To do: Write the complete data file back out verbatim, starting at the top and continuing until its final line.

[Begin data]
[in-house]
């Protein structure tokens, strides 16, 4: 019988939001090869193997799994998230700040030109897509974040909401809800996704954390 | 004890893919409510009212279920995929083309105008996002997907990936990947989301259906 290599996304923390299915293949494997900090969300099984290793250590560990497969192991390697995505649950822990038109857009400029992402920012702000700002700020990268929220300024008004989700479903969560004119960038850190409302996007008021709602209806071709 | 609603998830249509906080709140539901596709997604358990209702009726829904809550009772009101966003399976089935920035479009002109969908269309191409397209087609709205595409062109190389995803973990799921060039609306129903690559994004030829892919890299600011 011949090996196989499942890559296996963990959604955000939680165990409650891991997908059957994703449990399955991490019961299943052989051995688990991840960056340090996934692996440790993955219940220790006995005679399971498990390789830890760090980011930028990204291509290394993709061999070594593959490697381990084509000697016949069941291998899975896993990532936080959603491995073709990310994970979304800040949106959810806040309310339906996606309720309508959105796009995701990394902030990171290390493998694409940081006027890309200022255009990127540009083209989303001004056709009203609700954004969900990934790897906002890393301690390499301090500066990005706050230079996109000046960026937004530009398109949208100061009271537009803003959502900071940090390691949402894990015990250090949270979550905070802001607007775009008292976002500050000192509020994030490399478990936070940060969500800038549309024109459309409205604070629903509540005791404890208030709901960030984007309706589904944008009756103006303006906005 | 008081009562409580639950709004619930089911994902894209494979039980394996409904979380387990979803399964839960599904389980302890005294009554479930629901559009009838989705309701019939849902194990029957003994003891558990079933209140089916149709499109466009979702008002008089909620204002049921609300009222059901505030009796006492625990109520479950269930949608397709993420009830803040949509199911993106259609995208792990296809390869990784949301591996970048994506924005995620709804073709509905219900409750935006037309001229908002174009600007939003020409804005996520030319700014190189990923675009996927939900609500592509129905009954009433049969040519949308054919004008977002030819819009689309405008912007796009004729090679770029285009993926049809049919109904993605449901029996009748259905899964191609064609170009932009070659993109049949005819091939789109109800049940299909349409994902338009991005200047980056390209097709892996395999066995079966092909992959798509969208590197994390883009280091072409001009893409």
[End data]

[in-house]
């Protein structure tokens, strides 16, 4: 019988939001090869193997799994998230700040030109897509974040909401809800996704954390 | 004890893919409510009212279920995929083309105008996002997907990936990947989301259906 290599996304923390299915293949494997900090969300099984290793250590560990497969192991390697995505649950822990038109857009400029992402920012702000700002700020990268929220300024008004989700479903969560004119960038850190409302996007008021709602209806071709 | 609603998830249509906080709140539901596709997604358990209702009726829904809550009772009101966003399976089935920035479009002109969908269309191409397209087609709205595409062109190389995803973990799921060039609306129903690559994004030829892919890299600011 011949090996196989499942890559296996963990959604955000939680165990409650891991997908059957994703449990399955991490019961299943052989051995688990991840960056340090996934692996440790993955219940220790006995005679399971498990390789830890760090980011930028990204291509290394993709061999070594593959490697381990084509000697016949069941291998899975896993990532936080959603491995073709990310994970979304800040949106959810806040309310339906996606309720309508959105796009995701990394902030990171290390493998694409940081006027890309200022255009990127540009083209989303001004056709009203609700954004969900990934790897906002890393301690390499301090500066990005706050230079996109000046960026937004530009398109949208100061009271537009803003959502900071940090390691949402894990015990250090949270979550905070802001607007775009008292976002500050000192509020994030490399478990936070940060969500800038549309024109459309409205604070629903509540005791404890208030709901960030984007309706589904944008009756103006303006906005 | 008081009562409580639950709004619930089911994902894209494979039980394996409904979380387990979803399964839960599904389980302890005294009554479930629901559009009838989705309701019939849902194990029957003994003891558990079933209140089916149709499109466009979702008002008089909620204002049921609300009222059901505030009796006492625990109520479950269930949608397709993420009830803040949509199911993106259609995208792990296809390869990784949301591996970048994506924005995620709804073709509905219900409750935006037309001229908002174009600007939003020409804005996520030319700014190189990923675009996927939900609500592509129905009954009433049969040519949308054919004008977002030819819009689309405008912007796009004729090679770029285009993926049809049919109904993605449901029996009748259905899964191609064609170009932009070659993109049949005819091939789109109800049940299909349409994902338009991005200047980056390209097709892996395999066995079966092909992959798509969208590197994390883009280091072409001009893409």